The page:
instrument lighting wiring and fuse

Electrical and Ignition

  1. str12-340

    str12-340 FABO Gold Member FABO Gold Member

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    I'm working on a 1970 Dart with relatively new M&H wiring (which was a dream to work with). On the "instrument" fuse terminal I piggybacked an extra wire to feed the added instruments in the car so they would work with those in the stock instrument panel. There are three gauges and a tach and each has its own bulb. Every once in a while the "instr" fuse blows. It is a 3 amp fuse. All the wires feeding various lights are 18 ga like the wires fed by most of the 20 amp fuses in the system.

    What am I risking by replacing the fuse with a 5 or 10 amp fuse to cover the additional lights and perhaps solve the blown fuse issue?
     
  2. Kendog 170

    Kendog 170 Let the boy go !

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    • Kendog 170

      Kendog 170 Let the boy go !

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      Led's draw far less amperage than the older bulbs .
       
    • Mattax

      Mattax Just the facts, ma'am FABO Gold Member

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      That is probably as good of a quick rule of thumb as any.
      The better versions of that are a table or calculator where one also puts in the wire length and how much voltage drop is considered acceptable.
      In other words the first consideration is the loss of performance, not the melt dowm of the wire.

      One caveat when using tables based on AWG is that automotive wire is not made to AWG. Automotive wire gage is the same outer diameter but made up with larger strands. It has slightly less density and carrying capacity.

      My guess as to the weakest connection may be the printed circuit board.

      Here's the thing. There were factory options that added lamps to the standard instrument lighting circuit. For example console and tachometer options. On my '67 there was an unused connector for the console option. I connected to it for lighting the tach and oil temperature gages I've added.

      Do you know what bulbs are in the circuit? That might be the first thing to check. Sometimes the parts stores have a similar bulb in stock or listed in their books but draws more current.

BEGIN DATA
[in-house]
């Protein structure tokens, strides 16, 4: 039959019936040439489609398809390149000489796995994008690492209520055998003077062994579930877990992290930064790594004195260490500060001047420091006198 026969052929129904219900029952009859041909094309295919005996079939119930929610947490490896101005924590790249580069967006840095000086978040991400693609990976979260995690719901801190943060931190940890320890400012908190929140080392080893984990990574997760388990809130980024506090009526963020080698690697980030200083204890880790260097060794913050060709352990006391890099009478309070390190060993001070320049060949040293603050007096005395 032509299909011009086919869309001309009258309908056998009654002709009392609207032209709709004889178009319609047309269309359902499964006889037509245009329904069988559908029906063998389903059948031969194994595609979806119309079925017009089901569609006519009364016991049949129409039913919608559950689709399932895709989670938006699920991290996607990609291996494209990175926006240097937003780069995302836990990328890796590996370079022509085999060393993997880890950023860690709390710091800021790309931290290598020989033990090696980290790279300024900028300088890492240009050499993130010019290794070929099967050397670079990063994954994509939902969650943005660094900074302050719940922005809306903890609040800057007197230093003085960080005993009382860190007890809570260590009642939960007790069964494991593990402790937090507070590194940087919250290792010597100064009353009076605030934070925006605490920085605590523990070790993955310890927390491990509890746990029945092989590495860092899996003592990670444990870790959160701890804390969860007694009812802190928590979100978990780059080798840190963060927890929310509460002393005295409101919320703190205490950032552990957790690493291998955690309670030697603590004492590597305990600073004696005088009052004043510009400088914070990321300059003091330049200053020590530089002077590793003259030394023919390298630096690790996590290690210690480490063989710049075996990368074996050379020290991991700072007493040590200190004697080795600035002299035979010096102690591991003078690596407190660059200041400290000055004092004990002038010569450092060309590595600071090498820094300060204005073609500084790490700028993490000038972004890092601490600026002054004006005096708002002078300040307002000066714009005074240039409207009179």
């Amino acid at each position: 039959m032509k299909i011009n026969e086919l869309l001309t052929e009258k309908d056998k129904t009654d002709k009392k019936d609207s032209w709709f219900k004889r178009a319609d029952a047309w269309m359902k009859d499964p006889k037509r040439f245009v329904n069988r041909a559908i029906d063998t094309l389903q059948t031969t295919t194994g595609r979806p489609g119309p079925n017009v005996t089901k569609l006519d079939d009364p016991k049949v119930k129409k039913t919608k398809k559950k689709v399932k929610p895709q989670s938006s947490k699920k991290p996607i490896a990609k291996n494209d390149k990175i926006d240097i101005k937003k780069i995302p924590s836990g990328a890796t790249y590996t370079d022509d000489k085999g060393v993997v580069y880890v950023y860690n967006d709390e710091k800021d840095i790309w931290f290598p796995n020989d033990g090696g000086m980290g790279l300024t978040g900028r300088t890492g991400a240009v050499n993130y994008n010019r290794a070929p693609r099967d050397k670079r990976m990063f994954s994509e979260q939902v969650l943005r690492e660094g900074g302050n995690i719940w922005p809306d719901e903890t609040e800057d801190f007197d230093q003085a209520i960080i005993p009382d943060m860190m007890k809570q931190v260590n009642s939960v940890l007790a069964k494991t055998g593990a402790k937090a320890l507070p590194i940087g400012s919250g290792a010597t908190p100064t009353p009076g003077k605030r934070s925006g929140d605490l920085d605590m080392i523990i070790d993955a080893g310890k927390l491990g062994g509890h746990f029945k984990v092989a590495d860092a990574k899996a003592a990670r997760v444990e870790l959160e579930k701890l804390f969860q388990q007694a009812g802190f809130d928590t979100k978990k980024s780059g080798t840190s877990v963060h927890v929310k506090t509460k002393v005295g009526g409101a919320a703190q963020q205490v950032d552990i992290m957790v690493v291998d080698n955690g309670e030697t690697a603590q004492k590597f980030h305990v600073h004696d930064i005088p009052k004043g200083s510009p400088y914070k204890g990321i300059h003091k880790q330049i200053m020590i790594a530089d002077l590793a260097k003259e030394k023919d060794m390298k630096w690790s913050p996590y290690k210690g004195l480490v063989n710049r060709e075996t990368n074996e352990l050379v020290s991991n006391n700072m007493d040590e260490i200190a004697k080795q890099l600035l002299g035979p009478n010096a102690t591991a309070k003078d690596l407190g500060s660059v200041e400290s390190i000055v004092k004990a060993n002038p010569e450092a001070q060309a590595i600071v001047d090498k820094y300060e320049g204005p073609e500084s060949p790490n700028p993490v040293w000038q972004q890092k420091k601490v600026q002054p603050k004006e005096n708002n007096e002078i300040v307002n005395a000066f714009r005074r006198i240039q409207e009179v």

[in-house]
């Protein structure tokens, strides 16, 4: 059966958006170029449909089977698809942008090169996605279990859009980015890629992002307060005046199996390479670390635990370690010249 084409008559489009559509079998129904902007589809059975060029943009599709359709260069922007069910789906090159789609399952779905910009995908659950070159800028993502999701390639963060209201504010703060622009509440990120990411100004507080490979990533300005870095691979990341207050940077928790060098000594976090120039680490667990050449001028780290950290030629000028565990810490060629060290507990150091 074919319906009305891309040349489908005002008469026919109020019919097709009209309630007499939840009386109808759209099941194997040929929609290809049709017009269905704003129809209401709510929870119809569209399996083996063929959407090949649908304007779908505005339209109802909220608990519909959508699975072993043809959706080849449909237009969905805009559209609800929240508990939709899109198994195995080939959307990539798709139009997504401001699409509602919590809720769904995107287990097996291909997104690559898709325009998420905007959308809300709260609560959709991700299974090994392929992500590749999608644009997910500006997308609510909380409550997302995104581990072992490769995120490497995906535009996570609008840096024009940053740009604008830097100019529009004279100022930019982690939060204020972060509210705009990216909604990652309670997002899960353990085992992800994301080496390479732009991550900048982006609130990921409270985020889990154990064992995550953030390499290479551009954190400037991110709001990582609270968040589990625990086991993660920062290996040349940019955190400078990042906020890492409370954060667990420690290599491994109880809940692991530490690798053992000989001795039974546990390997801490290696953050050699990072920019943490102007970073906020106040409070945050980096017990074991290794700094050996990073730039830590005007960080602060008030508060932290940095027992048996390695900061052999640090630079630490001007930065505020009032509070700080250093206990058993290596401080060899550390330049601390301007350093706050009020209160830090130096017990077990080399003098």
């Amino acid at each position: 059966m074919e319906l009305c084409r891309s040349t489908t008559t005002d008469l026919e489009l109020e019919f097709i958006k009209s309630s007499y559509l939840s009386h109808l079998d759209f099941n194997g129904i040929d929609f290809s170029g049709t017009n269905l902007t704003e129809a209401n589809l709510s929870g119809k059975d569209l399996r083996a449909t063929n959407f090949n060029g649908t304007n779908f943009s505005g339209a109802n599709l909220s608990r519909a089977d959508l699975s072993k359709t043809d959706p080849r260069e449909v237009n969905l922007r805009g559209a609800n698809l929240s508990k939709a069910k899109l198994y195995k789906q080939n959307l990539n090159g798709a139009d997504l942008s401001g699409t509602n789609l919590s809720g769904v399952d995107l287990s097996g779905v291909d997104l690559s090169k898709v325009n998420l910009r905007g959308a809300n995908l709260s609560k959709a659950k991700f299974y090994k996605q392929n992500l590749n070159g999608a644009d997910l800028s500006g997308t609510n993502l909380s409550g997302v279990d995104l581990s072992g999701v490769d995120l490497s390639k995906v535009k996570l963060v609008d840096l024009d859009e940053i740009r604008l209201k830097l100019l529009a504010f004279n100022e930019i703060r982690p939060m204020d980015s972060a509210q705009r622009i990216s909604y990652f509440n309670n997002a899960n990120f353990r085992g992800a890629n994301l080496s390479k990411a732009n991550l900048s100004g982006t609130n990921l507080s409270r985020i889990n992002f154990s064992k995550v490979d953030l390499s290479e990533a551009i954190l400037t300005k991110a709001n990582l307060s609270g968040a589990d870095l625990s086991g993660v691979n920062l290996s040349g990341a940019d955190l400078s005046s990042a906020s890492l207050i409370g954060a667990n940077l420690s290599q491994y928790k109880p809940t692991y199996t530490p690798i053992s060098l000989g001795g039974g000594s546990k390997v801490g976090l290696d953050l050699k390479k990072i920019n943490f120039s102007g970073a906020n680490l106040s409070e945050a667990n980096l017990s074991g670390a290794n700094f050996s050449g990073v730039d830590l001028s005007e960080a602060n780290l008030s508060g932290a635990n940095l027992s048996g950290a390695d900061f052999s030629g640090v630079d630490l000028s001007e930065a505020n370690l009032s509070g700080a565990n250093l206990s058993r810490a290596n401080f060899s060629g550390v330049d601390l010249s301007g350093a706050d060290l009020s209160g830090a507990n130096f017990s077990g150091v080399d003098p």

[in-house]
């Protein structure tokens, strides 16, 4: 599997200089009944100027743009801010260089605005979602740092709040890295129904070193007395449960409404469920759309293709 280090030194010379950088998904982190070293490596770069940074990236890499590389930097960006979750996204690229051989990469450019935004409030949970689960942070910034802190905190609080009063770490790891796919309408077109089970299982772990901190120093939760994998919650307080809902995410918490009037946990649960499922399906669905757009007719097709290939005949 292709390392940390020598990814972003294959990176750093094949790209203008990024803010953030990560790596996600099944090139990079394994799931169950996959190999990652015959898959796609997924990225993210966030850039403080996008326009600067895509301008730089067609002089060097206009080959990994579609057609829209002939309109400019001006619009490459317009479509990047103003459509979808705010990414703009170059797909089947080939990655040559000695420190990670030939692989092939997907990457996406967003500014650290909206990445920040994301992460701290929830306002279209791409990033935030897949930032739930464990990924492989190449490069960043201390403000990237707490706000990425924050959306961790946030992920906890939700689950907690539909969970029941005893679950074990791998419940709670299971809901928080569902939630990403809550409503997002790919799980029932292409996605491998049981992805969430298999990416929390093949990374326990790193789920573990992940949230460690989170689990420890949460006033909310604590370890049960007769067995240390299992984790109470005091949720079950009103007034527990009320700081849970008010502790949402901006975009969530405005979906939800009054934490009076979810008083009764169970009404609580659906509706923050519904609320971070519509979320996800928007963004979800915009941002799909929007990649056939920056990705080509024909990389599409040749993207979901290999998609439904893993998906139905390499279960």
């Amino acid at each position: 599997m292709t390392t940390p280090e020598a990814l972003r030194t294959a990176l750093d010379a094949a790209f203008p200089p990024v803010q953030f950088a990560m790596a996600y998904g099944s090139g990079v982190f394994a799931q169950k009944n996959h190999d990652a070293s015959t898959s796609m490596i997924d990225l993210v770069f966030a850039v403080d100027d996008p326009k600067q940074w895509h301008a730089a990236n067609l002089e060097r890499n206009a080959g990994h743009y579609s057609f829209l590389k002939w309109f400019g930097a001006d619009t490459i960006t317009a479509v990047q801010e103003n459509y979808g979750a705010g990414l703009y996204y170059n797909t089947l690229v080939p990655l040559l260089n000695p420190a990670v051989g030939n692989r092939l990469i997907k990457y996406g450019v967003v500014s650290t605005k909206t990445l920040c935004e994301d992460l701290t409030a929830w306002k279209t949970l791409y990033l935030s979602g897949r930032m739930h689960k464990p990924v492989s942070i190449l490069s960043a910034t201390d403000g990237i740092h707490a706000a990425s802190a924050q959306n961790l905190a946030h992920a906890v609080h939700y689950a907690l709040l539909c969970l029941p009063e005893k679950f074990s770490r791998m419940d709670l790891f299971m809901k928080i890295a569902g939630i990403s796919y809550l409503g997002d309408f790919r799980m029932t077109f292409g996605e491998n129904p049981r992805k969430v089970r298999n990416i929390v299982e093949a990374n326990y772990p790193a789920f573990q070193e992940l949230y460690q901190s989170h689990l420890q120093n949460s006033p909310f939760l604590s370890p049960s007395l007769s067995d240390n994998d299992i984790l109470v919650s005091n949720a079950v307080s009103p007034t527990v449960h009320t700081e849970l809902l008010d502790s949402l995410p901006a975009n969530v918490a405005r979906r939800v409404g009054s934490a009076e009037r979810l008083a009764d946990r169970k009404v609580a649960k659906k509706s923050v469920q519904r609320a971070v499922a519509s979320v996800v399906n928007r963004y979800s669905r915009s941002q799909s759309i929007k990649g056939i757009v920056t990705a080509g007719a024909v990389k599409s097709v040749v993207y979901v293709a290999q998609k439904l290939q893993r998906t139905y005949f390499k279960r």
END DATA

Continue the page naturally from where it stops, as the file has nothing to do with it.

Instrument lamps probably should be 158. That's rated 2 MSCD and .24 amps
      That's the same mini wedge base as 194. But 194 is rated 2 MSCD and .27 amps
      Just an example of an easy swap that could pull more noticebley more current when there are 5 or 6 of them.
       
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      • Bugman

        Bugman Well-Known Member

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        3 amp fuse is almost for sure to protect the printed circuit board. Looking at diagram, light switch supplies power to circuit E1-18 0 to hot side of 3 amp fuse. There are two branches off that 3 amp fuse. E2A-18 0 goes to printed circuit board instrument lamps ,E2-18 0 to console . leave those two circuits alone. Instead with a separate inline fuse Tap into circuit E1-18 O, hot side of the fuse from light switch. In my opinion a safer way to do this
         
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        • Bugman

          Bugman Well-Known Member

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          1970 DAER-2.jpeg
           
        • str12-340

          str12-340 FABO Gold Member FABO Gold Member

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          I have LEDs in the instrument panel, like Mattax says above, I'm a little puzzled by the situation as one of my other Darts has a light package with two additional wires in the same INST circuit.
           
        • Bugman

          Bugman Well-Known Member

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          blow up

          BLOW UP.jpeg
           
        • str12-340

          str12-340 FABO Gold Member FABO Gold Member